For more sophisticated patrons, innovations include new types of wagers — some of them created through complex computer algorithms—that provide the potential for higher payoffs than traditional win and place bets. On-track amenities have been targeted by segment.

Aki Akitani, from the strategy planning department of the Japan Racing Association, noted this is the organization’s 60th birthday and its focus is “back to basics: Customers have priority. Without their support, we have not come so far.” Challenges include a shrinking and aging population, so the goal is to increase the number of racing fans despite that demographic challenge, and to increase the frequency of participation by each fan.

Bill Nader, executive director of racing for the HKJC, said “Public confidence is imperative,” so the club puts great emphasis on racing control, regulation of medication and other security.”

Bill Barich, lead writer for the HBO racetrack-themed series “Luck,” and best-selling author Don Watson also participated in the Asian Racing Conference during a session titled, “Connecting Racing with Popular Culture”.

Barich told attendees that “racing is a great democracy” in the way it brings people together from all walks of life.

When my first book was published people wrote to me, and at least two-thirds of them wanted to tell me their story of how they got into racing,” said Barich. “Invariably they began with ‘I had an uncle, a father—somebody—who took me to the races as a child,’ and when they’re a child they’re not interested in the gambling aspect, they’re interested in the horse. And I really think that’s the thing that’s got to be sold through popular culture. It’s the thing that keeps people involved.”

Watson, one of Australia’s most distinguished writers and public speakers, discussed his experiences as a horseracing fan and owner.

“The attraction of racing is the horse,” he said. “We idolize great horses…What actually attracts people to racing is a charismatic horse. The face of racing is always the horse.” He suggested that television coverage of the race could be enhanced, saying: “Every race should be about the drama of the race, the drama of the horse—that seems to be further and further out of our focus.”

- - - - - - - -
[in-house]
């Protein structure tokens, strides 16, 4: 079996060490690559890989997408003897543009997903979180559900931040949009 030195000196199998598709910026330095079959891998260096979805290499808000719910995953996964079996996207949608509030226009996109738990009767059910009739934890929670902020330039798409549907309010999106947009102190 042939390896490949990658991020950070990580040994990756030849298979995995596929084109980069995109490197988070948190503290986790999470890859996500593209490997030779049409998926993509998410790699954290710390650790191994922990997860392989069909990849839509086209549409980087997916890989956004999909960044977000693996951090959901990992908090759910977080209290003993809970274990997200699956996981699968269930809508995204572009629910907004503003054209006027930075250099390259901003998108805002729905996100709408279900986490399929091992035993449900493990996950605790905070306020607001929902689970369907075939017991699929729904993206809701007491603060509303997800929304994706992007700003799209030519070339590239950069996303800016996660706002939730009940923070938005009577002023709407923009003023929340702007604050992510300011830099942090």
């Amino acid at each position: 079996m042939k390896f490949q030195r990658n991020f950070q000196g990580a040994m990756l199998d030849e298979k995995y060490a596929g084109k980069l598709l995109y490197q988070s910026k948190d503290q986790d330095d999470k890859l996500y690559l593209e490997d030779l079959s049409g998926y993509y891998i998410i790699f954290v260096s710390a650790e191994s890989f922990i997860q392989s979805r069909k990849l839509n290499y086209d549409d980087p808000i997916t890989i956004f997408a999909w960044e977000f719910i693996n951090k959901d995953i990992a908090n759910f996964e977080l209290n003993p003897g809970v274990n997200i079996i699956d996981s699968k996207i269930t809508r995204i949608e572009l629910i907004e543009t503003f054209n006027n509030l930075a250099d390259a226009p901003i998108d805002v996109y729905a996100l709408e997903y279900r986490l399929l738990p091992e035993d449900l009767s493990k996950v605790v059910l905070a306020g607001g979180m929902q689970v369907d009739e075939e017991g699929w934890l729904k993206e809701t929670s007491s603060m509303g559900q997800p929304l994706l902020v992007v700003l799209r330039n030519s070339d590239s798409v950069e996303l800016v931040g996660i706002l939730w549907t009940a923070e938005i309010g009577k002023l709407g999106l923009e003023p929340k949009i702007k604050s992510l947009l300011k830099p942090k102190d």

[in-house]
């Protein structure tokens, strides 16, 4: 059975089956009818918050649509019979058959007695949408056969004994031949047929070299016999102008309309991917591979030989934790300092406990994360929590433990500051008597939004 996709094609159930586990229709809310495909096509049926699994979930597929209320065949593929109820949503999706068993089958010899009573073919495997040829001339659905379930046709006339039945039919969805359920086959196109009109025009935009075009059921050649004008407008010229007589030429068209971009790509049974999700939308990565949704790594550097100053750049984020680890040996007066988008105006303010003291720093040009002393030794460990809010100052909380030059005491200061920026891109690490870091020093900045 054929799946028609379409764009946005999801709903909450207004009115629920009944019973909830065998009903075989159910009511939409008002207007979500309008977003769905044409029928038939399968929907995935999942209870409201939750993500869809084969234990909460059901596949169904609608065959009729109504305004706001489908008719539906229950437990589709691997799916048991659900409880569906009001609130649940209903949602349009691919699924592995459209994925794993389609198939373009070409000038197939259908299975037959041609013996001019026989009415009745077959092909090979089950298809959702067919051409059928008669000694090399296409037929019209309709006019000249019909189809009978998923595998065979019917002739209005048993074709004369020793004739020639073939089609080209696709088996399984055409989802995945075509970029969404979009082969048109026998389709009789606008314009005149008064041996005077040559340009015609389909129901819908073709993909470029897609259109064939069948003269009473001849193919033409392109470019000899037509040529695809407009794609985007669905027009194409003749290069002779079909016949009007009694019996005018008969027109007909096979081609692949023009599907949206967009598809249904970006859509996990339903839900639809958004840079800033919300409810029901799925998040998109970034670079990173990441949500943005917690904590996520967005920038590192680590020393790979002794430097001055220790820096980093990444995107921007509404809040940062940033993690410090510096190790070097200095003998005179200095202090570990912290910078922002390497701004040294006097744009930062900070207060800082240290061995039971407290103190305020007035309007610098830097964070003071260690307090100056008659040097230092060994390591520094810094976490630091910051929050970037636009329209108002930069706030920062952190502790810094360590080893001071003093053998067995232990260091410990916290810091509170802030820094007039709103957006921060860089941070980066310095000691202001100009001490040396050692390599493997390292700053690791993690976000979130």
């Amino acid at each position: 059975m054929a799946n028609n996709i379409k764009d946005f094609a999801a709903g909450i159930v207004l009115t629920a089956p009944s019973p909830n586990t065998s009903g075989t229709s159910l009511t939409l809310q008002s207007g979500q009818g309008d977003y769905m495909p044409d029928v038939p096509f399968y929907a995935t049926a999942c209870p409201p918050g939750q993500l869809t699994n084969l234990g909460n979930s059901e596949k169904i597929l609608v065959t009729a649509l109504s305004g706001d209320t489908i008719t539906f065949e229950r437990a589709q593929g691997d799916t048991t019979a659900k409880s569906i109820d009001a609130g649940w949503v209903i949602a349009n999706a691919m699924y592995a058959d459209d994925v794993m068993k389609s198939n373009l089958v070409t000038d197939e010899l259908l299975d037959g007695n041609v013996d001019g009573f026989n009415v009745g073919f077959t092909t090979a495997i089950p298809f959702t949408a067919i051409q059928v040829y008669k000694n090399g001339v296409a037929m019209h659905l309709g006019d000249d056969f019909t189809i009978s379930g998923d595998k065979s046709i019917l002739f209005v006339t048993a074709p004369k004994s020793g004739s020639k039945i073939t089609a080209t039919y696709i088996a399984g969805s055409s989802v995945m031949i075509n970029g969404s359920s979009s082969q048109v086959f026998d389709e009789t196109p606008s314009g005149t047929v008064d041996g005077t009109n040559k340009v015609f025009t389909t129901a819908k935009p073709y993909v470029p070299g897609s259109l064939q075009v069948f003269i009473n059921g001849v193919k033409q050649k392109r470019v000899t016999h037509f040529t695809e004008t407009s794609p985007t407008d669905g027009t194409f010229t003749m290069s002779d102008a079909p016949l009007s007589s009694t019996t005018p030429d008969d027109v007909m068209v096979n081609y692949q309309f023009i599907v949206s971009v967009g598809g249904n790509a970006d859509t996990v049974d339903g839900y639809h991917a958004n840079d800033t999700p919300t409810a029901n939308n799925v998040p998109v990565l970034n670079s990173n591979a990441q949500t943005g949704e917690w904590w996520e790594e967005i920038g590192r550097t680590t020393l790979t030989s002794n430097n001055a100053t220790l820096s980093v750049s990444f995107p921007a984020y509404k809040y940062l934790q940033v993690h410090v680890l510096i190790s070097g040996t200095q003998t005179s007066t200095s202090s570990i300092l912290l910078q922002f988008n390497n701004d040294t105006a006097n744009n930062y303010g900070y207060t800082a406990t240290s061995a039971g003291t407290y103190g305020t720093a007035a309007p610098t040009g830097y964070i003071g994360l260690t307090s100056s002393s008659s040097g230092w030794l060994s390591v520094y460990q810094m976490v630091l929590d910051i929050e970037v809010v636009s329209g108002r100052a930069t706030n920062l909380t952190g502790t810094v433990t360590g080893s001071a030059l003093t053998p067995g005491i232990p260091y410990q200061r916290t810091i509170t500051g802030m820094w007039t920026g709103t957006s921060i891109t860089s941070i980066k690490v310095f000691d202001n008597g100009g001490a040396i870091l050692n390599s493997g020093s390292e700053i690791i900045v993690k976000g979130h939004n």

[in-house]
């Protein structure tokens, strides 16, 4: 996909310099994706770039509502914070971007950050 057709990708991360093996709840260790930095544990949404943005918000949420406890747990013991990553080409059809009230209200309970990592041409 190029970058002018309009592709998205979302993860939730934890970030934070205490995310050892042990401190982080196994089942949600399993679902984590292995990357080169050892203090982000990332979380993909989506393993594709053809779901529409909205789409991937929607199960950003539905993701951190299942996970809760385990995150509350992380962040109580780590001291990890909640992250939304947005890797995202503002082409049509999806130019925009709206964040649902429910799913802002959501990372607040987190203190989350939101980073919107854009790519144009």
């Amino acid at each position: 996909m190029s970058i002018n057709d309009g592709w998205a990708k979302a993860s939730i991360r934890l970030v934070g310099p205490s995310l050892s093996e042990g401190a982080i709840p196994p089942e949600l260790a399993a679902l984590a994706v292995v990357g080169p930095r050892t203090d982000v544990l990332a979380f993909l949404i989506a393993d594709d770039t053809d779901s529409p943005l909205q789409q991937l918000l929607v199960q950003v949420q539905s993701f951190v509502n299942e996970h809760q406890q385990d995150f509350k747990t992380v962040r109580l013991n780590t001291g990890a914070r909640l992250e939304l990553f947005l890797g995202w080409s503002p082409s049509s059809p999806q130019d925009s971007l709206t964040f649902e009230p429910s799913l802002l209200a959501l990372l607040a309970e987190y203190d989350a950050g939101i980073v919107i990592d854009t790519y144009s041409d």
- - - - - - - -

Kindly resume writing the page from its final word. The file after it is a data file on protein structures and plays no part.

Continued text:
Also, at a session titled “Cutting Edge Technology in Sports TV,” Jim Gagliano, President and CEO of The Jockey Club, spoke of the importance of promoting racing to a new audience via television and backing that up with imaginative multi-channel marketing.


NOTES: With simulcasting available on Australian racing every night, Sam Houston Race Park will now offer simulcasting on racing in Japan every Saturday night at 8:05; and plans to simulcast the Royal Ascot from Ascot Racecourse (Tuesday, June 17 to Saturday, 21) and the Prix de L’ Arc de Triomphe from Paris on Sunday, October 5… The second TAKE2 Thoroughbred Jumper class at Lone Star Round Up II in Tyler was won by Asterisk of Groovy, a 16-year-old unraced son of champion Groovy, owned and ridden by Lori Shankle and trained by Jamie Phelps…A decline in commingled pari-mutuel handle on United States racing in April versus the same month last year left total wagering down 3.08% for the first four months of 2014, according to the Thoroughbred Racing Economic Indicators released by Equibase May 5…
Congrats to TTA member William Martin whose Marchman won the Twin Spires Turf Sprint (G3) at Churchill last Friday, and to TTA Lifetime member Bret Calhoun as trainer of Marchman and Fiftyshadesofgold who was victorious in the Eight Belles Stakes (G3) the same day…As the preferred hotel for the June 14 TTA Annual Meeting and Awards Dinner at Lone Star Park, the Hyatt Place Dallas/Arlington located at 2380 E. Road to Six Flags St. in Arlington is offering a special Texas Thoroughbred group rate of $112; to take advantage of this special pricing, please make your reservations by May 13 by calling 817.649.7676 or 888.429.8847.